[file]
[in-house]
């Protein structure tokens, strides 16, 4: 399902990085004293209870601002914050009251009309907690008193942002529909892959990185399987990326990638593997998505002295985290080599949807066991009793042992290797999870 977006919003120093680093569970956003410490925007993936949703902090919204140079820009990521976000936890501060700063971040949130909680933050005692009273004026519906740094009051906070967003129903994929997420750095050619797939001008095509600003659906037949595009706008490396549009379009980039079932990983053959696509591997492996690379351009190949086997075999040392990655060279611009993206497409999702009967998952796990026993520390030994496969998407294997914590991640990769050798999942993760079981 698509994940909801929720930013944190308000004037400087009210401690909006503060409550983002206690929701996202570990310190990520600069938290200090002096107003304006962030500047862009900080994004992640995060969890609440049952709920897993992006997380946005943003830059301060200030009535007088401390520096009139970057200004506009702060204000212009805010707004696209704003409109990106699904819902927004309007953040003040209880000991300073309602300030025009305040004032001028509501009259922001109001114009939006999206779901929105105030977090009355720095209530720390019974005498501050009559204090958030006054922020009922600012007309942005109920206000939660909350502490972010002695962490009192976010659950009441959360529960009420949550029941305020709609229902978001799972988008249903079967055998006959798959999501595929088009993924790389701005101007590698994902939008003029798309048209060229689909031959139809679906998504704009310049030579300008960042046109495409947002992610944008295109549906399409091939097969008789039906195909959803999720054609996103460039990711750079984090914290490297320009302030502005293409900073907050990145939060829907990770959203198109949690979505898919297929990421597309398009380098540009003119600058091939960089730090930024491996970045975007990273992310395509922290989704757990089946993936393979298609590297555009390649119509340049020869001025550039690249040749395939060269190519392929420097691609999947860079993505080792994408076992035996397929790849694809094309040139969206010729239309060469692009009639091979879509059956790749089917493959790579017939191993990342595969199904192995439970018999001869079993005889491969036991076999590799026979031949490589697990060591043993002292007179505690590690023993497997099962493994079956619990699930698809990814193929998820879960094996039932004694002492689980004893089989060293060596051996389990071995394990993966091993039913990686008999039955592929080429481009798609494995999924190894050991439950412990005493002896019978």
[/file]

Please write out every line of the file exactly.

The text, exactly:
[in-house]
């Protein structure tokens, strides 16, 4: 399902990085004293209870601002914050009251009309907690008193942002529909892959990185399987990326990638593997998505002295985290080599949807066991009793042992290797999870 977006919003120093680093569970956003410490925007993936949703902090919204140079820009990521976000936890501060700063971040949130909680933050005692009273004026519906740094009051906070967003129903994929997420750095050619797939001008095509600003659906037949595009706008490396549009379009980039079932990983053959696509591997492996690379351009190949086997075999040392990655060279611009993206497409999702009967998952796990026993520390030994496969998407294997914590991640990769050798999942993760079981 698509994940909801929720930013944190308000004037400087009210401690909006503060409550983002206690929701996202570990310190990520600069938290200090002096107003304006962030500047862009900080994004992640995060969890609440049952709920897993992006997380946005943003830059301060200030009535007088401390520096009139970057200004506009702060204000212009805010707004696209704003409109990106699904819902927004309007953040003040209880000991300073309602300030025009305040004032001028509501009259922001109001114009939006999206779901929105105030977090009355720095209530720390019974005498501050009559204090958030006054922020009922600012007309942005109920206000939660909350502490972010002695962490009192976010659950009441959360529960009420949550029941305020709609229902978001799972988008249903079967055998006959798959999501595929088009993924790389701005101007590698994902939008003029798309048209060229689909031959139809679906998504704009310049030579300008960042046109495409947002992610944008295109549906399409091939097969008789039906195909959803999720054609996103460039990711750079984090914290490297320009302030502005293409900073907050990145939060829907990770959203198109949690979505898919297929990421597309398009380098540009003119600058091939960089730090930024491996970045975007990273992310395509922290989704757990089946993936393979298609590297555009390649119509340049020869001025550039690249040749395939060269190519392929420097691609999947860079993505080792994408076992035996397929790849694809094309040139969206010729239309060469692009009639091979879509059956790749089917493959790579017939191993990342595969199904192995439970018999001869079993005889491969036991076999590799026979031949490589697990060591043993002292007179505690590690023993497997099962493994079956619990699930698809990814193929998820879960094996039932004694002492689980004893089989060293060596051996389990071995394990993966091993039913990686008999039955592929080429481009798609494995999924190894050991439950412990005493002896019978």